Believe it or not, I do stray from puppet programs, cartoons and comic book movies. Criterion recently announced some great new releases that I thought I should point out. Details, videos and ordering info below (no, I do not get a referral cut).
Don’t Look Now is one of the most intense and unsettling films I have ever seen and Sullivan’s Travels an iconic and integral Hollywood masterpiece in my opinion. Sword of Doom is a great samurai flick starring Toshirô Mifune of Seven Samurai and Yojimbo fame.
Don’t Look Now (directed by Nicolas Roeg)
Donald Sutherland and Julie Christie mesmerize as a married couple on an extended trip to Venice following a family tragedy. While in that elegantly decaying city, they have a series of inexplicable, terrifying, and increasingly dangerous experiences. A masterpiece from Nicolas Roeg, Don’t Look Now,adapted from a story by Daphne du Maurier, is a brilliantly disturbing tale of the supernatural, as renowned for its innovative editing and haunting cinematography as its naturalistic eroticism and unforgettable climax and denouement, one of the great endings in horror history.
New 4K digital restoration, approved by director Nicolas Roeg, with uncompressed monaural soundtrack on the Blu-ray
New conversation between editor Graeme Clifford and film writer and historian Bobbie O’Steen
“Don’t Look Now,” Looking Back, a short 2002 documentary featuring Roeg, Clifford, and cinematographer Anthony Richmond
Death in Venice,, a 2006 interview with composer Pino Donaggio
Something Interesting, a new piece on the writing and making of the film, featuring recent interviews with Richmond, actors Julie
Christie and Donald Sutherland, and coscreenwriter Allan Scott
Nicolas Roeg: The Enigma of Film, a new piece on Roeg’s style, featuring recent interviews with filmmakers Danny Boyle and Steven Soderbergh
Q&A with Roeg from 2003 at London’s Ciné Lumière
PLUS: An essay by film critic David Thompson
Sword of Doom
Black and White
Tatsuya Nakadai and Toshiro Mifune star in the story of a wandering samurai who exists in a maelstrom of violence. A gifted swordsman plying his craft during the turbulent final days of shogunate rule in Japan, Ryunosuke (Nakadai) kills without remorse or mercy. It is a way of life that ultimately leads to madness. Kihachi Okamoto’s swordplay classic is the thrilling tale of a man who chooses to devote his life to evil.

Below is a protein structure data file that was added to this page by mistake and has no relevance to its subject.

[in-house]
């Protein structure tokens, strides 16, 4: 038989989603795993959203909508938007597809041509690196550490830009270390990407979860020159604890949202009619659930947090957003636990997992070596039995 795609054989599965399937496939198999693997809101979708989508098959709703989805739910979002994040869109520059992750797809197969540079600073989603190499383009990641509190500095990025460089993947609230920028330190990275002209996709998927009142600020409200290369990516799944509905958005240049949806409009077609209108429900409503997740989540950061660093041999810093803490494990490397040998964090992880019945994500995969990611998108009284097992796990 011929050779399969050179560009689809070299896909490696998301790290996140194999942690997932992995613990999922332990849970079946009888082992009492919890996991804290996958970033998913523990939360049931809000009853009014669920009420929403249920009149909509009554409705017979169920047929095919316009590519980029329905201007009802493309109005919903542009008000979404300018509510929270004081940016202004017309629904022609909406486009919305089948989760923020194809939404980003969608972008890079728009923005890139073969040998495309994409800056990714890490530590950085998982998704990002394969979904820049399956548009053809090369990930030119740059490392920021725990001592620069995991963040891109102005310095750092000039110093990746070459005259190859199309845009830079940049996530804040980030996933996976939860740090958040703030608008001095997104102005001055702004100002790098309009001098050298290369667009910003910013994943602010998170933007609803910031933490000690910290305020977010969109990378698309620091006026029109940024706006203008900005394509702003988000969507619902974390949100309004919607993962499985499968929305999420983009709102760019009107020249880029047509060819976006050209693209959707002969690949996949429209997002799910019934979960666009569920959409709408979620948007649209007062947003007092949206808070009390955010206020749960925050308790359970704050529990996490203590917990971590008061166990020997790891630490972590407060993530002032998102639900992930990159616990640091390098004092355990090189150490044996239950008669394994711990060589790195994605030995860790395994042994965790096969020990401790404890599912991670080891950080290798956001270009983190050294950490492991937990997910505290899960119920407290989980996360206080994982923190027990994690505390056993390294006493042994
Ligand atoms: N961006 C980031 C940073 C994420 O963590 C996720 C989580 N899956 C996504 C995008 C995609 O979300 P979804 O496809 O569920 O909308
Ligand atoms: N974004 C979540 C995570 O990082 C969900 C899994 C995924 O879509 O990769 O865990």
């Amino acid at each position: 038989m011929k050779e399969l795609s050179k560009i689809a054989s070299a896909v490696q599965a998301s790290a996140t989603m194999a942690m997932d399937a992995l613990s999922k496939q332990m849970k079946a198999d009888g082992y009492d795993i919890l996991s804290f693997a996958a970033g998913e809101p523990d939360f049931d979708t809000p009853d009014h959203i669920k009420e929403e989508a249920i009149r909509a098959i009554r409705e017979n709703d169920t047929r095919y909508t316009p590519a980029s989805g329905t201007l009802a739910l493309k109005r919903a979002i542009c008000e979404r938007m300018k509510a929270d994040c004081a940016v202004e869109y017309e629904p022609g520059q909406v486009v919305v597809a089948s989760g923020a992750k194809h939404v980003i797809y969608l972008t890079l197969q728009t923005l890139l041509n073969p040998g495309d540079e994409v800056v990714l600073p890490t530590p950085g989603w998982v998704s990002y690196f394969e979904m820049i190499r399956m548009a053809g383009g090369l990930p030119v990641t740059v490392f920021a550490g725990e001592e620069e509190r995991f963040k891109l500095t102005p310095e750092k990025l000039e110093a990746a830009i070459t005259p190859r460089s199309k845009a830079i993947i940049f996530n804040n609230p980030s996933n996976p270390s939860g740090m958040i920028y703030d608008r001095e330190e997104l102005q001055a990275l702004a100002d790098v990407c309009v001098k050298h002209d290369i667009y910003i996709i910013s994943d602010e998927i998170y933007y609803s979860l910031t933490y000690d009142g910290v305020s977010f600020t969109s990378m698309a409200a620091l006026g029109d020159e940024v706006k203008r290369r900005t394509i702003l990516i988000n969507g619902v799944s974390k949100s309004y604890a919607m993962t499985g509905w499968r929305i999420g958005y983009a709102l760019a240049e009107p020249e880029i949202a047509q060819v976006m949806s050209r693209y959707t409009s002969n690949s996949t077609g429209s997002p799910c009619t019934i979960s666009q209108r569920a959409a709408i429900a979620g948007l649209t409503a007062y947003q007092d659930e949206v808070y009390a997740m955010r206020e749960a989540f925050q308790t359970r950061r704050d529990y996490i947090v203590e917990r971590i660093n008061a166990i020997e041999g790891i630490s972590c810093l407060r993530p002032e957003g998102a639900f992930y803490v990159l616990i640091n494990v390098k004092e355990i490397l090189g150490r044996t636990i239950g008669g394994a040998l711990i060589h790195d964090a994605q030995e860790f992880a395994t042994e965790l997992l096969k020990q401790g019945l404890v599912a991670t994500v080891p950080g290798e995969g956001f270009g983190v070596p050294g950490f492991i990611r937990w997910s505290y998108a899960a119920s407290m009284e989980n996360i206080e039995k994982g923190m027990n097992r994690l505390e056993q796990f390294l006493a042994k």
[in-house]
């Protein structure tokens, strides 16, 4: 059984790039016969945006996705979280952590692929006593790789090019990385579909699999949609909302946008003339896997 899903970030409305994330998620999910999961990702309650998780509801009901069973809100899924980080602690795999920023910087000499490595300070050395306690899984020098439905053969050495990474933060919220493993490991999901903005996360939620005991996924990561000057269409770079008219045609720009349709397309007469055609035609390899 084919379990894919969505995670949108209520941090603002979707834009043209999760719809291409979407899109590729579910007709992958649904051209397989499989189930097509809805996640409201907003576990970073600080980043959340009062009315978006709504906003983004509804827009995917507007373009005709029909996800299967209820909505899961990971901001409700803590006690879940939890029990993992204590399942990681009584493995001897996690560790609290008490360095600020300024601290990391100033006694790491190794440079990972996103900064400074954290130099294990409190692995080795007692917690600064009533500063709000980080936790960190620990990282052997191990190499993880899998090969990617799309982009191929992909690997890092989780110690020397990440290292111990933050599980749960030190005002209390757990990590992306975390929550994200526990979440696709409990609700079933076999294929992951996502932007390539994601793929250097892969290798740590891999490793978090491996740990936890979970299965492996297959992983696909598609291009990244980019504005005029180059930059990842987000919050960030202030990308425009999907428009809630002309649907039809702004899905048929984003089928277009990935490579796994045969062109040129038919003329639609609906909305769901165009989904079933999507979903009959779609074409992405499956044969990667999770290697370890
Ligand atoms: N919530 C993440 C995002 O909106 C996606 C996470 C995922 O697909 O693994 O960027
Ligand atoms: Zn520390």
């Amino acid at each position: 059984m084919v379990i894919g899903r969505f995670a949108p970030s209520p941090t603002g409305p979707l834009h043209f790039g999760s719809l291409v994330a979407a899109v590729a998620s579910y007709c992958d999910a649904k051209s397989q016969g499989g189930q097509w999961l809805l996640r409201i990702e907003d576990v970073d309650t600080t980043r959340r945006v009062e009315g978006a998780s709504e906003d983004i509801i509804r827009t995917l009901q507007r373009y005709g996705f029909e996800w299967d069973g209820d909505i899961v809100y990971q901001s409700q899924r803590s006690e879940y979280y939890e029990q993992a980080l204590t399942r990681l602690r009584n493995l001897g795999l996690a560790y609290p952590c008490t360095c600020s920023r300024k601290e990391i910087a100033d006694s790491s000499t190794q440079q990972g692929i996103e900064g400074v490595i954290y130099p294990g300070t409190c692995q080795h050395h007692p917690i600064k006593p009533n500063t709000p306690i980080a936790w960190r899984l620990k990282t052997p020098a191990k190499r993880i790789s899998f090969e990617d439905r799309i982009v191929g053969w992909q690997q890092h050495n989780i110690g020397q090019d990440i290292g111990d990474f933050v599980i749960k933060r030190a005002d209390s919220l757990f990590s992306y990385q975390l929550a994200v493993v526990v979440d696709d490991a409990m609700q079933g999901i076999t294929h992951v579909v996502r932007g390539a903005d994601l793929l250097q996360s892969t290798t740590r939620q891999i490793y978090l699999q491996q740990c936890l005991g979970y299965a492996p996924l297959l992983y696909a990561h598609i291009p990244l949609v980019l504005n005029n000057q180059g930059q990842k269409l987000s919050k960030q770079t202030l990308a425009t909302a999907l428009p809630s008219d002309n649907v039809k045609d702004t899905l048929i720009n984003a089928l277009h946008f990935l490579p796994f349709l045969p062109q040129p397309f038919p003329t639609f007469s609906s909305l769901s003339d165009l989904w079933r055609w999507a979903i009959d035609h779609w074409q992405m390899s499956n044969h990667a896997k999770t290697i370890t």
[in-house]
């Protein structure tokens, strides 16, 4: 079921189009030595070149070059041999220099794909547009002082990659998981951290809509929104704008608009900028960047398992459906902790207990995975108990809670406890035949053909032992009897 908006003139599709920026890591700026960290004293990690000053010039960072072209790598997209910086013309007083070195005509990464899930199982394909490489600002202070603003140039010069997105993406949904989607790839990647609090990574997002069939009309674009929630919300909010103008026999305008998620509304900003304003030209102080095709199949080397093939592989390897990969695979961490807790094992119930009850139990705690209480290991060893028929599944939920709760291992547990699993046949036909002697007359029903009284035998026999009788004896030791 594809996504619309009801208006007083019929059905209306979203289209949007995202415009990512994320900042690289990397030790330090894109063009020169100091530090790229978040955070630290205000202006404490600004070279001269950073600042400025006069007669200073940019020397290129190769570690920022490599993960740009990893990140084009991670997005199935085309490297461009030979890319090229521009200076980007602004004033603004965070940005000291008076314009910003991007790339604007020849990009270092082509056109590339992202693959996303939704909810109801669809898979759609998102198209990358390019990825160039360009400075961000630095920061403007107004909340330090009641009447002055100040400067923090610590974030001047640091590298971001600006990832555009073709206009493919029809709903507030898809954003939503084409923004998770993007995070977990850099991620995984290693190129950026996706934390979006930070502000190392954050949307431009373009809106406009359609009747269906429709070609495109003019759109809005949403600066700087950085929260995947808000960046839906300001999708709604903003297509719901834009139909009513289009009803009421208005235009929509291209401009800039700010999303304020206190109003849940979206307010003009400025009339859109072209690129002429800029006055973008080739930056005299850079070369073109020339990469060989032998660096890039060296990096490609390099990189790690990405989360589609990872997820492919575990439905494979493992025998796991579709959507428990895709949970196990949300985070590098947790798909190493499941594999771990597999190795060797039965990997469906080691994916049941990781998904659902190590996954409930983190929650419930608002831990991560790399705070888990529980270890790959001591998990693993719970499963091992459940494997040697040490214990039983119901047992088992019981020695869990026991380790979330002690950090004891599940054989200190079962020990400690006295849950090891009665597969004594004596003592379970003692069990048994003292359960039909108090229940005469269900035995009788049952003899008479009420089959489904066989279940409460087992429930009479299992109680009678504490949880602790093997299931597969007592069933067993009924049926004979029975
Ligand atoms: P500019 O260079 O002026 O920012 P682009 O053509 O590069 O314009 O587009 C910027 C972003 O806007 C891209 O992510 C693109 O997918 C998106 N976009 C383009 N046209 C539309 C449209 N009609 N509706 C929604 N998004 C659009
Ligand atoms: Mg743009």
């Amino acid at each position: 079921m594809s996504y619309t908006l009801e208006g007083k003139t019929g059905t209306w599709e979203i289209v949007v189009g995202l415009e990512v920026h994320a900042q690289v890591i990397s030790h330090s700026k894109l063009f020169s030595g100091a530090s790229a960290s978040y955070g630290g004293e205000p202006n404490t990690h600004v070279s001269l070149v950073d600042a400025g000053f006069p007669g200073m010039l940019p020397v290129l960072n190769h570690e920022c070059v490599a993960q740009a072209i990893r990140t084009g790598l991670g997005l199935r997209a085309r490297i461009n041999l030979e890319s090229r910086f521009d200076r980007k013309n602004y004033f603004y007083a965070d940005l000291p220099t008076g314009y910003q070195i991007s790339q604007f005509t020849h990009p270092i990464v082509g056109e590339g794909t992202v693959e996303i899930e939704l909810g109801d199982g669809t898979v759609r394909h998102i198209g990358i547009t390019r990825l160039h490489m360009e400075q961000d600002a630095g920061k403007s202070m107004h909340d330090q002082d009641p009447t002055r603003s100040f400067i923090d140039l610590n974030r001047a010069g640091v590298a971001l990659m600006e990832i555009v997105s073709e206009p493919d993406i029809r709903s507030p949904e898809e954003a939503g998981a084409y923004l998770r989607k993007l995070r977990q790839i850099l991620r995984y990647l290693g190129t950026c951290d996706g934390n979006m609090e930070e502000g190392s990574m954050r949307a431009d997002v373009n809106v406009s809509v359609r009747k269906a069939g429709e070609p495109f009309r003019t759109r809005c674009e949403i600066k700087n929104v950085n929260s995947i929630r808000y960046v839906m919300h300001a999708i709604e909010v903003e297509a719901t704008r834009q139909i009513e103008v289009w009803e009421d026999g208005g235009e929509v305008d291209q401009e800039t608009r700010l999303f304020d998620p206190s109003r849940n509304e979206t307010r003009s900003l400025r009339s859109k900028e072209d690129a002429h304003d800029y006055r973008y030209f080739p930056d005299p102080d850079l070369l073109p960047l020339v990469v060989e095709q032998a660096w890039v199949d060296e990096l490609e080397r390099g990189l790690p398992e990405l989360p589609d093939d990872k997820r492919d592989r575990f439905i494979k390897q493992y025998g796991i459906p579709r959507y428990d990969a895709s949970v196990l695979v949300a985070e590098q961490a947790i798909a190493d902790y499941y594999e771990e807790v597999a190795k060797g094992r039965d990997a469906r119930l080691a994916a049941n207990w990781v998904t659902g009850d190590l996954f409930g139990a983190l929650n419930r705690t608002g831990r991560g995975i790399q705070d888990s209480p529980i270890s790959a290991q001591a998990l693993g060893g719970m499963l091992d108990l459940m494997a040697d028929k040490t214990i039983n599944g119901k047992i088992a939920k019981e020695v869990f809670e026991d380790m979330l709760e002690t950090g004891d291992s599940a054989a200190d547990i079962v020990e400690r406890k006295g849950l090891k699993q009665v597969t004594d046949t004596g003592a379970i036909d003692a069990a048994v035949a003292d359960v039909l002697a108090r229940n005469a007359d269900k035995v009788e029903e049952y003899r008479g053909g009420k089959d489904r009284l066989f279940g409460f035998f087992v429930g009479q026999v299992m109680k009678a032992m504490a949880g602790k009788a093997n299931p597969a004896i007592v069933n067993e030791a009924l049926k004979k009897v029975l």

New high-definition digital restoration, with uncompressed monaural soundtrack on the Blu-ray edition
Audio commentary featuring film historian Stephen Prince
PLUS: An essay by critic Geoffrey O’Brien
Black and White
Tired of churning out lightweight comedies, Hollywood director John L. Sullivan (Joel McCrea) decides to make O Brother, Where Art Thou?—a serious, socially responsible film about human suffering. After his producers point out that he knows nothing of hardship, Sullivan hits the road disguised as a hobo. En route to enlightenment, he meets a lovely but no-nonsense young woman (Veronica Lake)—and more trouble than he ever dreamed of. This comic masterpiece by Preston Sturges is among the finest Hollywood satires and a high-water mark in the career of one of the industry’s most revered funnymen.
New 2K digital restoration, with uncompressed monaural soundtrack on the Blu-ray
Audio commentary from 2001 by filmmakers Noah Baumbach, Kenneth Bowser, Christopher Guest, and Michael McKean
Preston Sturges: The Rise and Fall of an American Dreamer (1990), a 76-minute documentary made by Bowser for PBS’s American Masters series
New video essay by film critic David Cairns, featuring filmmaker Bill Forsyth
Interview from 2001 with Sandy Sturges, the director’s widow
Interview with Sturges by gossip columnist Hedda Hopper from 1951
Archival audio recordings of Sturges
PLUS: An essay by critic Stuart Klawans